The wild Spanish Colonial Mustang is the state horse of North Carolina.

©BHamms/Shutterstock.com

The wild horse population in North Carolina is thriving thanks to the National Park Service. The NPS manages the herds across the state since they live on nationally protected land. They also work in partnership with the Foundation for Shackleford Horses to manage the herds that live on Shackleford Banks. Additionally, the Corolla Wild Horse Fund and volunteers help protect the horses in Corolla, North Carolina.

How Many Wild Horses Are in NC?

North Carolina’s wild horse population is spread across islands on the coast of the state. Their numbers fluctuate, but around 400 horses roam wild at any given time.

To keep the wild horses healthy and keep their ecosystem in balance, contraceptives are given to certain mares to limit overpopulation. This is done once a year to keep the population within viability for the land.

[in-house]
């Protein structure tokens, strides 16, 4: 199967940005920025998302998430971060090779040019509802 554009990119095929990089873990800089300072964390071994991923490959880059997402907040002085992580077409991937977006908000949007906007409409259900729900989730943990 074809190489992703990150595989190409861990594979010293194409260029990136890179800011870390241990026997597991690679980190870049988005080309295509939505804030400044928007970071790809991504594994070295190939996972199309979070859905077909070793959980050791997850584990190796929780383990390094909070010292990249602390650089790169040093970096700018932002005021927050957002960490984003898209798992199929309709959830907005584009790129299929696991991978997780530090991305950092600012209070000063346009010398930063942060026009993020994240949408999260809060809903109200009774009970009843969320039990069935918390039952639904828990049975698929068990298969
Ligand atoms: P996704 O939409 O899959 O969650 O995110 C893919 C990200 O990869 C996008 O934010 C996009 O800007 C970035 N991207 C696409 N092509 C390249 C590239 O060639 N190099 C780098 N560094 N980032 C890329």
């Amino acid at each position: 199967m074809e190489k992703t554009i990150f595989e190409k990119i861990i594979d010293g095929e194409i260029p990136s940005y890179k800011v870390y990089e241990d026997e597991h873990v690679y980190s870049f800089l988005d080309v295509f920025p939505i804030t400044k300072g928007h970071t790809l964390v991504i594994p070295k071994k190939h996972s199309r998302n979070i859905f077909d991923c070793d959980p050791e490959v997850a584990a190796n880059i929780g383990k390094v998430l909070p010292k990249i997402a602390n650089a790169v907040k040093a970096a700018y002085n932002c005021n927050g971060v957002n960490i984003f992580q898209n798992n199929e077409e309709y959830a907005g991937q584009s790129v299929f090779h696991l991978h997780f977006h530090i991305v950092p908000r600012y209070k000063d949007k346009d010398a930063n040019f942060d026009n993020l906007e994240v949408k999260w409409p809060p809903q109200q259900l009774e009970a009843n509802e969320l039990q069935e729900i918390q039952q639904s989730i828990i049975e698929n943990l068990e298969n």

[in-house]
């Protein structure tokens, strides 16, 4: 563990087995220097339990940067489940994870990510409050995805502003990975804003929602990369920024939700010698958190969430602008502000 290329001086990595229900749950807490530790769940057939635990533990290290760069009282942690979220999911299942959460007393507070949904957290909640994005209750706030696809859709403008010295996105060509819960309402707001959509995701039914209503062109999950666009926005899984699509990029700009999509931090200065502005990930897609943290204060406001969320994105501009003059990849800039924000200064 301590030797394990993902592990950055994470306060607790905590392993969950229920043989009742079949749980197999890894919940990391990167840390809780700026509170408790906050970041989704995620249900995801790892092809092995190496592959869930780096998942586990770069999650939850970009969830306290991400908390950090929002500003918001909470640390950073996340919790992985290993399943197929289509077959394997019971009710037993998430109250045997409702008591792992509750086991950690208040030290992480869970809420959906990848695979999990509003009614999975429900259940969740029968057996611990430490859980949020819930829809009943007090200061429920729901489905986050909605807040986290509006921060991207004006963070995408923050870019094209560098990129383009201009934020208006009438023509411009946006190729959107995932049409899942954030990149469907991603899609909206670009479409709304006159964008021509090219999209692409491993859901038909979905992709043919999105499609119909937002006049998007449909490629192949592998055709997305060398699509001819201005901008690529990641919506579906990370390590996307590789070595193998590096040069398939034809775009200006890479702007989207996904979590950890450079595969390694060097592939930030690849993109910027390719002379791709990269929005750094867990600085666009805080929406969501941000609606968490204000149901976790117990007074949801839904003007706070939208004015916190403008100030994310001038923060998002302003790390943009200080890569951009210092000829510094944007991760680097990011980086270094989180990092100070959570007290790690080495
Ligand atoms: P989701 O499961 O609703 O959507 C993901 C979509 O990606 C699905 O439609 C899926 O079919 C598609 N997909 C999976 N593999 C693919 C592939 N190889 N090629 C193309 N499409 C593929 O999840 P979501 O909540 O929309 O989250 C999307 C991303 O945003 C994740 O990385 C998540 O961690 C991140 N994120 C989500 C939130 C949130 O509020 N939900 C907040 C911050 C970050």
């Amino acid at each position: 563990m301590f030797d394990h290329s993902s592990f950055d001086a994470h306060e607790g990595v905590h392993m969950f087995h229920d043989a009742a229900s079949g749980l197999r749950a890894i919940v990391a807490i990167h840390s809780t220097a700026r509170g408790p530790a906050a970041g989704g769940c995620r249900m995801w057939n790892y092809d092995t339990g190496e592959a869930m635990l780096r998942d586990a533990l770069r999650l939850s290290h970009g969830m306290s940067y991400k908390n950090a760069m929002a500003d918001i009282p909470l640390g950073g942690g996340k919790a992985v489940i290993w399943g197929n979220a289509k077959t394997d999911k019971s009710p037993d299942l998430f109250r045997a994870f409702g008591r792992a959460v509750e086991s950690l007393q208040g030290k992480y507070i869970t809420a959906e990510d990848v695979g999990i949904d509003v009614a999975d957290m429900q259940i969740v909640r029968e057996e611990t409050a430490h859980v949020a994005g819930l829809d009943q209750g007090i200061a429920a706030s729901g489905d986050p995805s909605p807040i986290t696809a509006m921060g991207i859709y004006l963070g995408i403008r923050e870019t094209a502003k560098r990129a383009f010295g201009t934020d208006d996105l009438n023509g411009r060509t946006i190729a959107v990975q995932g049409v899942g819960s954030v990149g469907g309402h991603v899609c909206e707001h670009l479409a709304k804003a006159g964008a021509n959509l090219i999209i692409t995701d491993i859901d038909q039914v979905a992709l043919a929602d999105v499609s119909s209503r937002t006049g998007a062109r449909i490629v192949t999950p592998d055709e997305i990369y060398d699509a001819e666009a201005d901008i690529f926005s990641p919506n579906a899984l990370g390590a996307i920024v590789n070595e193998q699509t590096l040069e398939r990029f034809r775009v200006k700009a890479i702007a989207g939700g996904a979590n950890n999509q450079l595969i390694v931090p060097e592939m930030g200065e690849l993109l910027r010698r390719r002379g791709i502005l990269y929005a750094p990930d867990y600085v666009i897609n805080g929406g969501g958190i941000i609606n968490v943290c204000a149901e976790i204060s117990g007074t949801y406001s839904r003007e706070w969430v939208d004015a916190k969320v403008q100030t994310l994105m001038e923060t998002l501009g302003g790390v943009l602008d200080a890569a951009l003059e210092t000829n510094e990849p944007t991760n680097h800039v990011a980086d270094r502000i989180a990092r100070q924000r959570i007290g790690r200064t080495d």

What Do the Wild Horses in NC Eat?

The state’s wild horse population is hardy and resilient. They have adapted to the coastal living conditions over the past 500 years. Since their nearest water source is the Atlantic Ocean, they have to dig for freshwater or locate freshwater ponds around the islands.

The wild horses’ diet consists of:

  • Salt marsh cordgrass
  • Sea oats
  • Acorns
  • Persimmons
  • Other native vegetation

It’s important to not feed the wild horses if you decide to visit them. The food and treats we give domesticated horses can make feral horses colic. However, this won’t be a problem if you stay the required 50 feet away from them.

The 4 Best Islands in North Carolina to See Wild Horses

The Outer Banks is an island chain off the coast of North Carolina. A popular vacation destination, it’s known for breathtaking beach views, quaint coastal towns, and an abundance of wildlife including wild horses! But they don’t just roam every area of the state. So where can you see the wild horses of the Outer Banks? Let’s dive into the four most popular islands to spot these stunning animals.

1. Wild Horses of Corolla

Two wild horses on the beach in Corolla on North Carolina Outer Banks

It’s not uncommon to see wild horses running on the beach in Corolla.

©zimmytws/iStock via Getty Images